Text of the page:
Mario Batali got his Boston Crocs wet with the Seaport’s Babbo Pizzeria, but it was just the beginning of the B&B empire he hoped to create. The mammoth three-story, 45,000 square-foot Italian emporium will reside within the newly expanded Bolyston-side Prudential Center. Inside, you can find every pasta known to mankind, enough tinned tomatoes to generate a radio signal and charcuterie selections to fulfill your wildest dreams, alongside locally sourced produce and products handpicked by Batali’s Eataly crew. It may be more a retailer than traditional restaurant, but we just dare you to walk out the door without packing your pantry. 800 Boylston St., Boston,eataly.com

The ‘burbs aren’t looking so bad

Island Creek Oyster Bar Burlington, opening October

There’s no better place to impress an out-of-towner than Kenmore’s Island Creek Oyster Bar —just make sure to book a reservation weeks in advance or you’ll be totally shucked. (Sorry.) But, wait — the restaurant expands to parent-friendly Burlington with a patio and weekday lunch options, offering their signature locally sourced raw bar and sophisticated seafood — so fresh, so clean you can practically hear the ocean. 300 District Ave., Burlington, islandcreekoysterbar.com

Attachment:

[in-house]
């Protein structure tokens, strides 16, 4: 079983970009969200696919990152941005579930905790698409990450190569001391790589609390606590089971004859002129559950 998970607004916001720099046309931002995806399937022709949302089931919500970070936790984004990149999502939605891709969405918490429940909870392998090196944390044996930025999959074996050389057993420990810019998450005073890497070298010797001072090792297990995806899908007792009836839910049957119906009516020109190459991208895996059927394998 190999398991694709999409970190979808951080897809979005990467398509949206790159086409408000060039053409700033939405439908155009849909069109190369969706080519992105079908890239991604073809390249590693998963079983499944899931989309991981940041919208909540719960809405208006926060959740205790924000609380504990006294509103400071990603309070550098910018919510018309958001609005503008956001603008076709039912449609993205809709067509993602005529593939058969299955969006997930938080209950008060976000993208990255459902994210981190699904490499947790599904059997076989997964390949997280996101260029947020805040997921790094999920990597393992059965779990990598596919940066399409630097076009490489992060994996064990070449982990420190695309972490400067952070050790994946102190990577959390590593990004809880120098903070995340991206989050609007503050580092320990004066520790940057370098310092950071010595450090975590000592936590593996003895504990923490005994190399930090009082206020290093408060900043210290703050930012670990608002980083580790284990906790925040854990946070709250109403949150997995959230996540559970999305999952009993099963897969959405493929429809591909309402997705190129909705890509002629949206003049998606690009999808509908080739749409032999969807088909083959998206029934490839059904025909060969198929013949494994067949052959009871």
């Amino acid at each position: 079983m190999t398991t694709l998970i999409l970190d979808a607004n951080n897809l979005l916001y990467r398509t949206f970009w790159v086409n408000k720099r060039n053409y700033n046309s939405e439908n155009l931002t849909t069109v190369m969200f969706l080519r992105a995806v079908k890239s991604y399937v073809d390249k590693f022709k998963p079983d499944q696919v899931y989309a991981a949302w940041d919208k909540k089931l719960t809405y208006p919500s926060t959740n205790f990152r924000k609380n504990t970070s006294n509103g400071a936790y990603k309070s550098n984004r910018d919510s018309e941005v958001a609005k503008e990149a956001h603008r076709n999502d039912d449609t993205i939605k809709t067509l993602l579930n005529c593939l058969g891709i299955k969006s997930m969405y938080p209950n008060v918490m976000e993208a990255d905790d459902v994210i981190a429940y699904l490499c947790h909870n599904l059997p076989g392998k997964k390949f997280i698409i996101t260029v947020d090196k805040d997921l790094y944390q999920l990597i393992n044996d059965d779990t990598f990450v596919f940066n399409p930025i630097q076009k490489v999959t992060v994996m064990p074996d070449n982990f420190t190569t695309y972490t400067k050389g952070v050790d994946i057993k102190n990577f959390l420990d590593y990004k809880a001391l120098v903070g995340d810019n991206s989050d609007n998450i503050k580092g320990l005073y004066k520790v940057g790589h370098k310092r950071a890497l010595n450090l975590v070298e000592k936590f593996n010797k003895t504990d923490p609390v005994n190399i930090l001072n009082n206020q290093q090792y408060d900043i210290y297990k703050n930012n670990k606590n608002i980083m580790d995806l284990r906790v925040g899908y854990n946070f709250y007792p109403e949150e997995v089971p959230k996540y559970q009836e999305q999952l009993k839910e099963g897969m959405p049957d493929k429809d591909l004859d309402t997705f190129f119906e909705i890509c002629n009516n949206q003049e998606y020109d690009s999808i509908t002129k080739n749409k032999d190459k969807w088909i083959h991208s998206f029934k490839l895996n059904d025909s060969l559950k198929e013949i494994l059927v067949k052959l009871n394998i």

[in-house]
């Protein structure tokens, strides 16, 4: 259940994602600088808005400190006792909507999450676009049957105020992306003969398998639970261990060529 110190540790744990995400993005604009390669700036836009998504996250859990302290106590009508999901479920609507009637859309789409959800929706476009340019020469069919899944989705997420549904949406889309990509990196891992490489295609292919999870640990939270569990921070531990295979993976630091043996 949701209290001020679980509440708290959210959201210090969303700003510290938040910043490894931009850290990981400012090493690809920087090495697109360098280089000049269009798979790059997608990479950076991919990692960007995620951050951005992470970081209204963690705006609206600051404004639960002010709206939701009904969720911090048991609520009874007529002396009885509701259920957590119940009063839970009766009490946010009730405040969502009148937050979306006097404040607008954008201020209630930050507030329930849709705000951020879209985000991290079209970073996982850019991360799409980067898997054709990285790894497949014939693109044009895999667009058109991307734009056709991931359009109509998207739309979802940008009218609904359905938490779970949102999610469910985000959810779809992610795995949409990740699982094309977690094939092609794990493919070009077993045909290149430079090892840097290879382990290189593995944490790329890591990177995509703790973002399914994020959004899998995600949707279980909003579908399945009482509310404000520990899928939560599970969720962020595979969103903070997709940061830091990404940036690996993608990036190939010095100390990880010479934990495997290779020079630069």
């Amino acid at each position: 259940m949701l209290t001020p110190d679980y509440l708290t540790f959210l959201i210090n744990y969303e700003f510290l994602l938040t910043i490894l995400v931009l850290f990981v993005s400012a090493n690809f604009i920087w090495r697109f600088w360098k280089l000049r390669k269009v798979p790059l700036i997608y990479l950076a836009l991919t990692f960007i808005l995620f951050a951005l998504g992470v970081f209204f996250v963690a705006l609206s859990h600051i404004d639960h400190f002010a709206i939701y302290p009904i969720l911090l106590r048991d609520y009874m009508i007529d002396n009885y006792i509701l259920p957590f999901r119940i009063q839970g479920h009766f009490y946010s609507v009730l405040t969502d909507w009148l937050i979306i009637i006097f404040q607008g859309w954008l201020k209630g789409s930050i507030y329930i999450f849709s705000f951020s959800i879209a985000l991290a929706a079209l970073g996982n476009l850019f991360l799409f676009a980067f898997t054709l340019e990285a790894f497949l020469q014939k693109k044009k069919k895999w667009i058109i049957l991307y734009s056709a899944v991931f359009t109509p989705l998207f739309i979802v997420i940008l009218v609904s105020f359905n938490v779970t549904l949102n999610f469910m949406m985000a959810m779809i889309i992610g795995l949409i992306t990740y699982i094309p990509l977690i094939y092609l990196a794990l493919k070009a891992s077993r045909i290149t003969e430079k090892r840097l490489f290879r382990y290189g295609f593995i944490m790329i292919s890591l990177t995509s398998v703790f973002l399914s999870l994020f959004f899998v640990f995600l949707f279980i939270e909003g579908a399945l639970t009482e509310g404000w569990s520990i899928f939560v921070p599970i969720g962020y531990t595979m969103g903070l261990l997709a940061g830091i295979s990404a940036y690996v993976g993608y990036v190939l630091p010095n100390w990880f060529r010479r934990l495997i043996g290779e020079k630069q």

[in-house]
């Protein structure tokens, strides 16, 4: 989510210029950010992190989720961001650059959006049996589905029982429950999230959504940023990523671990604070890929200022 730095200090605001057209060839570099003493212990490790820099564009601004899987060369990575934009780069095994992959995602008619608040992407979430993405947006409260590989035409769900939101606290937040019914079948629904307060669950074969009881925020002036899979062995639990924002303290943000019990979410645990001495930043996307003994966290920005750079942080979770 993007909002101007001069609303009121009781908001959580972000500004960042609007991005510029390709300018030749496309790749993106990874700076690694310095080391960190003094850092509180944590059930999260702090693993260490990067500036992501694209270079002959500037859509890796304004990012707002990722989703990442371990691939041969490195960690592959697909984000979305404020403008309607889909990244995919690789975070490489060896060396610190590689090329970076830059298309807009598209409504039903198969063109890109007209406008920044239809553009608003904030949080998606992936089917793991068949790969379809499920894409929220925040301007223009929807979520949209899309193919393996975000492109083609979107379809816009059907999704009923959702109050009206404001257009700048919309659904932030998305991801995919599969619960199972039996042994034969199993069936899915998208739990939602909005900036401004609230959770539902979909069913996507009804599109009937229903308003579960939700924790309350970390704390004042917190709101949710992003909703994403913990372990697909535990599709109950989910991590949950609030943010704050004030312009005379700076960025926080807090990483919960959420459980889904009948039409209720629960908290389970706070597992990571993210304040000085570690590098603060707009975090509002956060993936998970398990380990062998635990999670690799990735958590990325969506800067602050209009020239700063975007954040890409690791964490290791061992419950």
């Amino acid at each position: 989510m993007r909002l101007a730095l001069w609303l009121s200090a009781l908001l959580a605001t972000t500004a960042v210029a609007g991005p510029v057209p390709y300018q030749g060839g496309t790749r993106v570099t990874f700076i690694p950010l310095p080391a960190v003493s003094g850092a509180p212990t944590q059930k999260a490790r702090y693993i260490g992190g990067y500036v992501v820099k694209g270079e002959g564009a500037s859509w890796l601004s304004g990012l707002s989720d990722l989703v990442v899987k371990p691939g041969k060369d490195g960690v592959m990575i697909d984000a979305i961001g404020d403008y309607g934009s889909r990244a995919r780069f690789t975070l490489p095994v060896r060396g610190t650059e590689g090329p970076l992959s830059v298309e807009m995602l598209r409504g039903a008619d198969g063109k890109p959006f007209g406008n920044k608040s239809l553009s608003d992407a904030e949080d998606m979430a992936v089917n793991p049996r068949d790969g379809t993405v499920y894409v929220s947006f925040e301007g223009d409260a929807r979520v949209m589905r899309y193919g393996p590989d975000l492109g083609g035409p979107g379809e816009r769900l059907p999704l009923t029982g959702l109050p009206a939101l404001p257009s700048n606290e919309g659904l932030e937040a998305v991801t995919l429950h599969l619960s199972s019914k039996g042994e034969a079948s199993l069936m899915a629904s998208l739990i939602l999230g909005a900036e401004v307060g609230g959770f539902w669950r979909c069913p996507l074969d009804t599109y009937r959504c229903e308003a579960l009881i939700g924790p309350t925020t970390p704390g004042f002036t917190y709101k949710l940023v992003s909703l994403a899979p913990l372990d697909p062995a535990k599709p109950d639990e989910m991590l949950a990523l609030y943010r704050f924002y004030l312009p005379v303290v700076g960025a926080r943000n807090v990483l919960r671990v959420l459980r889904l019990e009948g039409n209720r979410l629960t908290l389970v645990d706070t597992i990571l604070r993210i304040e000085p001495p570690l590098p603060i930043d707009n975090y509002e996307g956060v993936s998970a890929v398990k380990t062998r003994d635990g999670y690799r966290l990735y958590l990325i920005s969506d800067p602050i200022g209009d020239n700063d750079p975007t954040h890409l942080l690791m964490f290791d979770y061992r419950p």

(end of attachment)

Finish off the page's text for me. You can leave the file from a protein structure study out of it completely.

Give Sweetgreen a run for its money

by CHLOE, opening November

If you’re looking for a new healthy(ish) lunchtime alternative, expect to find all the pretty young things and their Snapchat stories at this New York fast casual import. The plant-based vegan restaurant will dig roots in the Seaport late fall (with a Fenway location also on the way) and offers wholesome renditions of your favorite takeaway creations —think: quinoa taco salad with seitan chorizo and agave-lime lime vinaigrette and tempeh-lentil-chia-walnut burgers with beet ketchup and special sauce. 101 Seaport Blvd., Boston, bychefchloe.com

Treat ‘yo self

MIDA, opening mid-fall

With a name that translates to “he gives me” in Italian, chef Douglass Williams takes on the former location of Cluckit! nee Estelle’s in the South End. The Coppa alumnus brings global influence influenced by his travels to the menu that will straddle fine dining and casual cultural comforts with a focus on Italian cuisine. We’re told handmade pastas and the feelings evoked by the words “charred, spicy, crunchy and crispy” inspired the menu. Vague, but we’re already hungry for more.782 Tremont St., Boston, midaboston.com